One broker I know was fond of saying, "If you hold on to a good stock long enough, you'll end up making money." Coming from a stock broker, this was meant to be a bit tongue-in-cheek, but it actually makes sense: In the long term, strong stocks with good fundamentals win.
So the key word here is "good." For the stock to move higher, investors must have reasons to like it. They look at the business' future promise and determine whether or not today's price fully reflects those expectations.
But because so many analysts and investors do their homework, they are rarely collectively wrong. Without having a special knowledge of the future, the market processes all available information and makes a determination about the company's future -- and a stock's ultimate direction is a reflection of that collective opinion.
Of course, the markets can and do misprice individual stocks and even entire sectors -- this is what stock picking ultimately relies on, and it's exactly what we do in my premium aggressive growth investing newsletter, Game-Changing Stocks. But it always pays to listen to what the market tells you, even if you believe that your analysis and assumptions are correct.
A couple of simple rules help here.
First is diversification. Obviously, you shouldn't put all your money in only a few stocks, or even a few sectors. Spread your risk around -- not only because you might be wrong, but also because changing market and economic conditions affect different sectors in different ways.
The second rule is to be extremely careful when doubling down on your bets. While sometimes you can pick up more shares of your favorite investment on the cheap if you see excessive value where nobody else does, it always makes your position bigger relative to the rest of your portfolio and, therefore, riskier.
In fact, doubling down can get you in real trouble.
When Risk Goes Wrong
Valeant Pharmaceuticals (NYSE: VRX) is a prime example. The stock, which was trading at about $10.50 as I write this, was a favorite of many growth-oriented investors just a few years ago, as its price went up five-fold in 2012-2016, from about $50 to a high of around $260 in April 2015.
Bloomberg calculated that, when large hedge fund Pershing Square Capital Management, run by activist investor Bill Ackman, exited its huge position in VRX on March 13, it lost $2.8 billion -- only counting the shares it owned at the end of 2016.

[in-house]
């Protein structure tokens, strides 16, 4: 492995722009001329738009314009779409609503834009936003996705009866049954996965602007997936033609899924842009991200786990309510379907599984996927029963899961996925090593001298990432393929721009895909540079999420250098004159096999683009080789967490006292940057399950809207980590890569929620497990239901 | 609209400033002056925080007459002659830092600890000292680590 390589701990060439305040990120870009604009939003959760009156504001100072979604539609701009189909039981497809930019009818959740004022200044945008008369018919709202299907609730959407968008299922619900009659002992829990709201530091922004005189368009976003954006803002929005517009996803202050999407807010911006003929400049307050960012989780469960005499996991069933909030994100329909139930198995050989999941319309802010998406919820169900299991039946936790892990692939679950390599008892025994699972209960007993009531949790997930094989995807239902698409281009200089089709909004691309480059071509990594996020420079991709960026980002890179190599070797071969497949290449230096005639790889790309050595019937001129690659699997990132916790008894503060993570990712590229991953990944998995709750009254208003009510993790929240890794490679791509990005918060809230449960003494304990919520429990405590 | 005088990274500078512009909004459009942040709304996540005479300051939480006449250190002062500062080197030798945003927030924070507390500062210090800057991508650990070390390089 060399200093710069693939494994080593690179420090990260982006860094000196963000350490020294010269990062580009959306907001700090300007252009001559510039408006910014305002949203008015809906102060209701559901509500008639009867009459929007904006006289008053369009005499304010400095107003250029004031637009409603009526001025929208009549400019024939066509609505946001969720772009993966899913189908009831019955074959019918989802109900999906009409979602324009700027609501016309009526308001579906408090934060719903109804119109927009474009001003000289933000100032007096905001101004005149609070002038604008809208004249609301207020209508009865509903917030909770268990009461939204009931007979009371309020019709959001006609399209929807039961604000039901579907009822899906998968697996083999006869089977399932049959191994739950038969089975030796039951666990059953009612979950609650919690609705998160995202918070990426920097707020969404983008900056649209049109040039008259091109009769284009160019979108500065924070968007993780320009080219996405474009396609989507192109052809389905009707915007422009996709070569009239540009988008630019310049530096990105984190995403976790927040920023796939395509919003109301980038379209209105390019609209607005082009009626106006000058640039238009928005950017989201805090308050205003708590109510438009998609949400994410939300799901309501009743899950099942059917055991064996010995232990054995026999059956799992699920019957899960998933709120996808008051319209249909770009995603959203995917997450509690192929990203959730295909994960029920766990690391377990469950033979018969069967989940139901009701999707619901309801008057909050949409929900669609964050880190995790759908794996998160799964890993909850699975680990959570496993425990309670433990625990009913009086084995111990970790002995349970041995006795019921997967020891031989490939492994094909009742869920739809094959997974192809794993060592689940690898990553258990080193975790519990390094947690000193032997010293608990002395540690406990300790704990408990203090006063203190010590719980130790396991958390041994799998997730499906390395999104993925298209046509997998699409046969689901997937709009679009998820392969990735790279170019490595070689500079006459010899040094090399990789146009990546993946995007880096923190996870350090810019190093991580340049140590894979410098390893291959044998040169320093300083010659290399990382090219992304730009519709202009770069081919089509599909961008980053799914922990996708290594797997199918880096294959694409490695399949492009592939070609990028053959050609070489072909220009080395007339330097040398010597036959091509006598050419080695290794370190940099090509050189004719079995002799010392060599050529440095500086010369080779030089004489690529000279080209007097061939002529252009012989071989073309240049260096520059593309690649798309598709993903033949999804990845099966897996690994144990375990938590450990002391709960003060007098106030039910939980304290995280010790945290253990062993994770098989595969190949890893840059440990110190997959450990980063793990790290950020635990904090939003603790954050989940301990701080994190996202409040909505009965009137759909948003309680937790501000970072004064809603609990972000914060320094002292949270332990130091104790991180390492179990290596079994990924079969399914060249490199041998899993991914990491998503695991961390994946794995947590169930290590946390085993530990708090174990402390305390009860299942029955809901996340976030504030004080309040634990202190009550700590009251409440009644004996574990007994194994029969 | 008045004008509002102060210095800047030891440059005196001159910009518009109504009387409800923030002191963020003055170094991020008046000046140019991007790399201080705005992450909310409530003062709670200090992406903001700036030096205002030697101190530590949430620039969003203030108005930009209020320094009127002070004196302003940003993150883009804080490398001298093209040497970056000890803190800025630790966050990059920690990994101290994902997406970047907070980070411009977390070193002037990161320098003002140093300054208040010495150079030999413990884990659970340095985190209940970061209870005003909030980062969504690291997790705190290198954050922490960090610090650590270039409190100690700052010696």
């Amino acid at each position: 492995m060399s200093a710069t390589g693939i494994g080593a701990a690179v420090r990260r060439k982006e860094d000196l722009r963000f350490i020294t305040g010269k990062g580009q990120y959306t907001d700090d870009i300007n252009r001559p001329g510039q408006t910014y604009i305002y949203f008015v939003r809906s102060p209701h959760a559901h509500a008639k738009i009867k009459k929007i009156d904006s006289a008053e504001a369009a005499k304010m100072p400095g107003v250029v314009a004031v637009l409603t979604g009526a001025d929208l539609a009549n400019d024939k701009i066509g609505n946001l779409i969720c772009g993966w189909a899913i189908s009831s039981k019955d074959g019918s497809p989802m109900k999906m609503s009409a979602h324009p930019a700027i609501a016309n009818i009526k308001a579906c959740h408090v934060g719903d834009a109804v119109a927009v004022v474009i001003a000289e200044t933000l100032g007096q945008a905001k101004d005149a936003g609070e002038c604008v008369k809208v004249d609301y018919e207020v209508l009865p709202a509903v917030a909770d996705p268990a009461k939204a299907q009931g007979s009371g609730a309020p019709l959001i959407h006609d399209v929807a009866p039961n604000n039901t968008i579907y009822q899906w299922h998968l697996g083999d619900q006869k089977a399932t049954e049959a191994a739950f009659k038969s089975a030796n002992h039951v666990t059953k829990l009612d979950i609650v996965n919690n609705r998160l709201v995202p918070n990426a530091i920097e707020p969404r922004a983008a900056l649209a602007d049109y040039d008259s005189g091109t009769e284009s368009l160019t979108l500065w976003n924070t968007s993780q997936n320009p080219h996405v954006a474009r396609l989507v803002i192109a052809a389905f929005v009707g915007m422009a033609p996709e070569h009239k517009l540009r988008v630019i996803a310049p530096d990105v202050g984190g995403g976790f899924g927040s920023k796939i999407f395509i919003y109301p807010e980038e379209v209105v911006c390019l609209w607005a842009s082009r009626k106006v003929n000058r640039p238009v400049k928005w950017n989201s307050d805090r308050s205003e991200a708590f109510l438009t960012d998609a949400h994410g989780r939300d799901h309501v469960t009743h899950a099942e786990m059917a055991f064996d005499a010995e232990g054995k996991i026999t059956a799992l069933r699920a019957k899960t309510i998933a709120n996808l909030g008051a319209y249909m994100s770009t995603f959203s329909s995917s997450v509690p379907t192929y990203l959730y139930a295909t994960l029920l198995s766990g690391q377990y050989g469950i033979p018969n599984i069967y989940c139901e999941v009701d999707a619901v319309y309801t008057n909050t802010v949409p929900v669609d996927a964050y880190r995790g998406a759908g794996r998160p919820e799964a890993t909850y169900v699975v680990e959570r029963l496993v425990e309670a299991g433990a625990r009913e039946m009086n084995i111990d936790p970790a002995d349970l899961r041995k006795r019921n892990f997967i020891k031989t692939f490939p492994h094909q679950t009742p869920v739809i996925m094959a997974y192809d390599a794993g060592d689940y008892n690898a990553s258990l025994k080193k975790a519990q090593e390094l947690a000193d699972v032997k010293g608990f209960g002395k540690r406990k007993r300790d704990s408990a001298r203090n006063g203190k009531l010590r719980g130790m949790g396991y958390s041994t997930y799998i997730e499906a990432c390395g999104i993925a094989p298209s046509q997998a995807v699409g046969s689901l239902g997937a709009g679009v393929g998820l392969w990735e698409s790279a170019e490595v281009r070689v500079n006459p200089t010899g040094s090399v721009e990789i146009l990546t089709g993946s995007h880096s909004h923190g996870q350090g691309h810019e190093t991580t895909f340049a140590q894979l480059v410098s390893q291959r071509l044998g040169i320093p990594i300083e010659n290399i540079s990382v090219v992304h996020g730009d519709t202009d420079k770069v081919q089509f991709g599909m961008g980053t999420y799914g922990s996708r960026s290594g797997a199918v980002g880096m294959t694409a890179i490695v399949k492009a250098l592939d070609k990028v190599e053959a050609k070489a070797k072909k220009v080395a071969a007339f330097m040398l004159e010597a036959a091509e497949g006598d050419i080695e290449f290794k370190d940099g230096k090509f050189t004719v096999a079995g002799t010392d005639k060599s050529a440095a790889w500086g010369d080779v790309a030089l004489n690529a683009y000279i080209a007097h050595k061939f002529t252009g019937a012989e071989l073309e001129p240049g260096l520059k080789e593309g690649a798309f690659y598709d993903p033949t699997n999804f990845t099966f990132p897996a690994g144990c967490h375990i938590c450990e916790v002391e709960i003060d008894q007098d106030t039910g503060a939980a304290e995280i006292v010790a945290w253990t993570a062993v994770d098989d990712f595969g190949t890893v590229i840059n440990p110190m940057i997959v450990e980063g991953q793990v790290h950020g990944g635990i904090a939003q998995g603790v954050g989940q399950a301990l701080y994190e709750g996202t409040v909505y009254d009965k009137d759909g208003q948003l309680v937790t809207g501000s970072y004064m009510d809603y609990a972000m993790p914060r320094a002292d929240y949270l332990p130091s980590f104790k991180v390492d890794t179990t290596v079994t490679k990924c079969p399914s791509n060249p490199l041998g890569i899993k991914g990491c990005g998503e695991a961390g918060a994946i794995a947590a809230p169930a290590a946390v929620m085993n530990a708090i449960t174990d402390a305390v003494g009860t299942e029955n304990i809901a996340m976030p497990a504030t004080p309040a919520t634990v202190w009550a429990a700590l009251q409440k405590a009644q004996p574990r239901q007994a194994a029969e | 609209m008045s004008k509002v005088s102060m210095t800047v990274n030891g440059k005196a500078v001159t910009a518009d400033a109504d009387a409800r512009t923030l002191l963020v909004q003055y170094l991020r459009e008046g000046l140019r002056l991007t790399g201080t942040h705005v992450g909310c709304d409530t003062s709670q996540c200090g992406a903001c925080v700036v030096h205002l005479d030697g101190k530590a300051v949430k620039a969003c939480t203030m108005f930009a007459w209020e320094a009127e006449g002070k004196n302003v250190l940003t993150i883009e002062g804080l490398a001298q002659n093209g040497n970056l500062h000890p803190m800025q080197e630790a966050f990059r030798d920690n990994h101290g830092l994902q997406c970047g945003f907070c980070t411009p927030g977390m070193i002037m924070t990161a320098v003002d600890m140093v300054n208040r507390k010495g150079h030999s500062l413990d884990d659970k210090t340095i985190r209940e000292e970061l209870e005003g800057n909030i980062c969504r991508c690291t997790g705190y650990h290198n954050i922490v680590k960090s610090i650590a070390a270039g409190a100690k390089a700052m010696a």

The New York Times believes that the hedge fund's total losses from Valeant may have been as high as $4 billion.
Regardless, others have lost money after doubling down on Valeant too. At least one mutual fund has suffered mightily as the VRX share price cratered.
Sequoia Fund (NYSE: SEQUX), a fund that was known and recognized for its large bets, went too far with Valeant. At some point in 2015, the stock accounted for more than 30% of the fund's total assets. A resulting shake-up at Sequoia made headlines last summer, and its longtime manager Bob Goldfarb had to step down.
Both Pershing Square and Sequoia fund had probably been doubling and tripling down, buying more and more as VRX was falling -- which is how they ended up with stakes that large. Clearly, though, it wasn't worth it. The risks were growing, but these two well-known investors continued to spend good money on a bad investment. In this case, high risk didn't correlate to higher returns.
How We're Mitigating Risk With Game-Changing Stocks
Here's my point: If it can happen to these "experts," then you better believe it can happen to you, too.
Losing on a position is one thing. Stock-picking implies that some positions won't work out. Still, had these two funds followed the two simple rules above, much of the pain could have been avoided.
This doesn't mean that investors should be getting out at first sign of trouble, though. Again, some volatility is unavoidable. Smaller, riskier stocks -- like the ones my subscribers and I own in my Game-Changing Stocks newsletter -- tend to be more volatile by nature.
But by diversifying among 13 current positions in our portfolio, we're able to spread some of the risk around. So when an investment idea doesn't work out, we can assess the situation, confident in the knowledge that whatever we decide, it won't disproportionately affect the overall portfolio.
As an example, let me show you a table of the closed trades my readers and I have made since I took over the helm of Game-Changing Stocks.
While I'm proud of the winners we've booked so far, you can see in the last line of the table that AMAG Pharmaceuticals didn't work out for us. It happens. We can't be right every time. But readers who followed every single one of these trades are likely doing quite well for themselves.
But what do you do when you believe the market selloff creates an opportunity? How do you play that?
Here's one possibility. A somewhat safer way to benefit from temporary stock woes is to "double down" on the whole sector rather than a single stock.
You diversify your bet on the company by buying competitors that might also be suffering from the market's inefficiency. You might still be wrong, but with this move you reduce the likelihood that your portfolio will be hurt by one single company's problems (whether it's an inferior product, rogue management or regulatory problems) in an otherwise strong sector.
That's the approach my readers and I took in the most recent issue of Game-Changing Stocks. It's also the approach I'm taking in my most recent research report.
While I can't get into all the details about the report, I can tell you that it has to do with eccentric billionaire Elon Musk's most recent secret project. It'll revolutionize an entire industry -- just like he did with online payments, electric cars and space travel. What's more, there are a number of publicly-traded companies that will help make it possible. I'm recommending investors get in on them now. To learn more about this new project, check out the report here.